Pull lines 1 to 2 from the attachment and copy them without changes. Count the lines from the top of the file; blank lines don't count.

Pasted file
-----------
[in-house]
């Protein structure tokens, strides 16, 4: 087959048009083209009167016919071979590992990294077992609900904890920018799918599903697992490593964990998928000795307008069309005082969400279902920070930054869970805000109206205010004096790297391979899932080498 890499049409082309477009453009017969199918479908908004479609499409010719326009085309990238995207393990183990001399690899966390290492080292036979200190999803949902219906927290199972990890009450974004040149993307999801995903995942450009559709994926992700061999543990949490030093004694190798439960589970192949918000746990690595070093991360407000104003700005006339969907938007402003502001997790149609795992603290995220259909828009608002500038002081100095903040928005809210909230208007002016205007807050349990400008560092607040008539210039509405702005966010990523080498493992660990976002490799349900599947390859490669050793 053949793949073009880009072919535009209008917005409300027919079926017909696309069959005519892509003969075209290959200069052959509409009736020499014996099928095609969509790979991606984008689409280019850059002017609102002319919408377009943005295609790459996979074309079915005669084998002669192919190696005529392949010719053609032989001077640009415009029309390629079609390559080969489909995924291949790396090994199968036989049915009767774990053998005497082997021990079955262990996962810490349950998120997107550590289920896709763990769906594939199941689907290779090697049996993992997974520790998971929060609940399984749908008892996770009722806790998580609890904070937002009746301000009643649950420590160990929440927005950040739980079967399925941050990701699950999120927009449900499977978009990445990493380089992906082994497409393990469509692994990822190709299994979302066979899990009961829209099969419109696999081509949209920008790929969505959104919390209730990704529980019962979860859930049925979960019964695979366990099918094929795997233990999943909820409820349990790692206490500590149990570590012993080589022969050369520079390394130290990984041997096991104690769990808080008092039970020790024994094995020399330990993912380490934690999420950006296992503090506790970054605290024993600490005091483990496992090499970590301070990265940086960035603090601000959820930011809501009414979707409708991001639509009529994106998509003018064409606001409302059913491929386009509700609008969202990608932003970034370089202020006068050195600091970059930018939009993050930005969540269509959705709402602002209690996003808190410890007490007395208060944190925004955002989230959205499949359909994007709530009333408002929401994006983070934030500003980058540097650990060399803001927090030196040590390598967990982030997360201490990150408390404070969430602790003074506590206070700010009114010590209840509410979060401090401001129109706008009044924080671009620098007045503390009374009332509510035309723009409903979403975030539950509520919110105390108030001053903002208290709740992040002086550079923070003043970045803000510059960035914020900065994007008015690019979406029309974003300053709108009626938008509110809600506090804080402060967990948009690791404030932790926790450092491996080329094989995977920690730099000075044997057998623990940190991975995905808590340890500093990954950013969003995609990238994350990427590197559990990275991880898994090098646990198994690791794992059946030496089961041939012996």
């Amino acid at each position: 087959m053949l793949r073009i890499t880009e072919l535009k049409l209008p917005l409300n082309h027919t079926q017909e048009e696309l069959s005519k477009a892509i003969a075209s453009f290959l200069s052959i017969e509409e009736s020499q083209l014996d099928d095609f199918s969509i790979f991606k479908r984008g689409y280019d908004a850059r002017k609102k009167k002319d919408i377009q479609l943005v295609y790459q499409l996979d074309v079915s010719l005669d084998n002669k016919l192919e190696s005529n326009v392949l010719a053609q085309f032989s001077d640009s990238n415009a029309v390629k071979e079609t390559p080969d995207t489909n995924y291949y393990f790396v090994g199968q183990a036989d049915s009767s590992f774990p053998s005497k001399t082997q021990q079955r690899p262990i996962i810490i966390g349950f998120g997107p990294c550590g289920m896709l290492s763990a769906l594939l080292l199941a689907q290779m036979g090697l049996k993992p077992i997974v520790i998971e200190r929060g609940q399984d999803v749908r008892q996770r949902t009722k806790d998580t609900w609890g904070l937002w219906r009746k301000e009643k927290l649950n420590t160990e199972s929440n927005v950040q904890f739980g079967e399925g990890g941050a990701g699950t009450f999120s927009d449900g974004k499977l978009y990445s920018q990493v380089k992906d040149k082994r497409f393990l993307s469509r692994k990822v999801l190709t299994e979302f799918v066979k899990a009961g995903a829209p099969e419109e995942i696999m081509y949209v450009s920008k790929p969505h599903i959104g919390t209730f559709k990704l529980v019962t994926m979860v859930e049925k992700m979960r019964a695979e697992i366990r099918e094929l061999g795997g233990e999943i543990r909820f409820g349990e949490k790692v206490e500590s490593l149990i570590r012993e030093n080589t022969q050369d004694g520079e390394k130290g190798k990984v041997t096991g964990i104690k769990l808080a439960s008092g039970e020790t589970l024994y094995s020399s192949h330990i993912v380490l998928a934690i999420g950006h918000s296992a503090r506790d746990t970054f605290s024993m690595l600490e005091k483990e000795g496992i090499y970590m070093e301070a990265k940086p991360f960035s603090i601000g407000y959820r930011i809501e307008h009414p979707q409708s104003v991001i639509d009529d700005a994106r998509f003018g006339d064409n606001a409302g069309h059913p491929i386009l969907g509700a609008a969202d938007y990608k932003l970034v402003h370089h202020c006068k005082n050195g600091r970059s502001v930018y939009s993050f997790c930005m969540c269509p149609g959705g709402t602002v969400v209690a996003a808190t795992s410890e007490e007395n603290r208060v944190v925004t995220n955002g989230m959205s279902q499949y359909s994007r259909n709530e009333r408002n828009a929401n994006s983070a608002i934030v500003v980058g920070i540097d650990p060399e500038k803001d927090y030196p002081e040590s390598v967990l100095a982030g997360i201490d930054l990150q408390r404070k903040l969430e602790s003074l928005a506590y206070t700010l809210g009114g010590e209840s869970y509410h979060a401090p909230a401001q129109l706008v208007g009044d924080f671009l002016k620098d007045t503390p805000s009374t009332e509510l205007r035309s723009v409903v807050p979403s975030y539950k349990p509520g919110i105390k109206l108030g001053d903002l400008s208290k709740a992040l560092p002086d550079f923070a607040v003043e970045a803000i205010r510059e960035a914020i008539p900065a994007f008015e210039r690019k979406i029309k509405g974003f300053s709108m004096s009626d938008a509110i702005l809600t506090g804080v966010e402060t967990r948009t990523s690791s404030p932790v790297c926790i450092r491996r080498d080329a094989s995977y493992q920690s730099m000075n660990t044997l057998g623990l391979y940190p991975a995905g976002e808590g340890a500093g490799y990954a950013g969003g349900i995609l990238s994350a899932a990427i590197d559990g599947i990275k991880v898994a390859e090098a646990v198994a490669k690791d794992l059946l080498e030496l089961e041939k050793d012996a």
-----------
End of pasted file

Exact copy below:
[in-house]
């Protein structure tokens, strides 16, 4: 087959048009083209009167016919071979590992990294077992609900904890920018799918599903697992490593964990998928000795307008069309005082969400279902920070930054869970805000109206205010004096790297391979899932080498 890499049409082309477009453009017969199918479908908004479609499409010719326009085309990238995207393990183990001399690899966390290492080292036979200190999803949902219906927290199972990890009450974004040149993307999801995903995942450009559709994926992700061999543990949490030093004694190798439960589970192949918000746990690595070093991360407000104003700005006339969907938007402003502001997790149609795992603290995220259909828009608002500038002081100095903040928005809210909230208007002016205007807050349990400008560092607040008539210039509405702005966010990523080498493992660990976002490799349900599947390859490669050793 053949793949073009880009072919535009209008917005409300027919079926017909696309069959005519892509003969075209290959200069052959509409009736020499014996099928095609969509790979991606984008689409280019850059002017609102002319919408377009943005295609790459996979074309079915005669084998002669192919190696005529392949010719053609032989001077640009415009029309390629079609390559080969489909995924291949790396090994199968036989049915009767774990053998005497082997021990079955262990996962810490349950998120997107550590289920896709763990769906594939199941689907290779090697049996993992997974520790998971929060609940399984749908008892996770009722806790998580609890904070937002009746301000009643649950420590160990929440927005950040739980079967399925941050990701699950999120927009449900499977978009990445990493380089992906082994497409393990469509692994990822190709299994979302066979899990009961829209099969419109696999081509949209920008790929969505959104919390209730990704529980019962979860859930049925979960019964695979366990099918094929795997233990999943909820409820349990790692206490500590149990570590012993080589022969050369520079390394130290990984041997096991104690769990808080008092039970020790024994094995020399330990993912380490934690999420950006296992503090506790970054605290024993600490005091483990496992090499970590301070990265940086960035603090601000959820930011809501009414979707409708991001639509009529994106998509003018064409606001409302059913491929386009509700609008969202990608932003970034370089202020006068050195600091970059930018939009993050930005969540269509959705709402602002209690996003808190410890007490007395208060944190925004955002989230959205499949359909994007709530009333408002929401994006983070934030500003980058540097650990060399803001927090030196040590390598967990982030997360201490990150408390404070969430602790003074506590206070700010009114010590209840509410979060401090401001129109706008009044924080671009620098007045503390009374009332509510035309723009409903979403975030539950509520919110105390108030001053903002208290709740992040002086550079923070003043970045803000510059960035914020900065994007008015690019979406029309974003300053709108009626938008509110809600506090804080402060967990948009690791404030932790926790450092491996080329094989995977920690730099000075044997057998623990940190991975995905808590340890500093990954950013969003995609990238994350990427590197559990990275991880898994090098646990198994690791794992059946030496089961041939012996």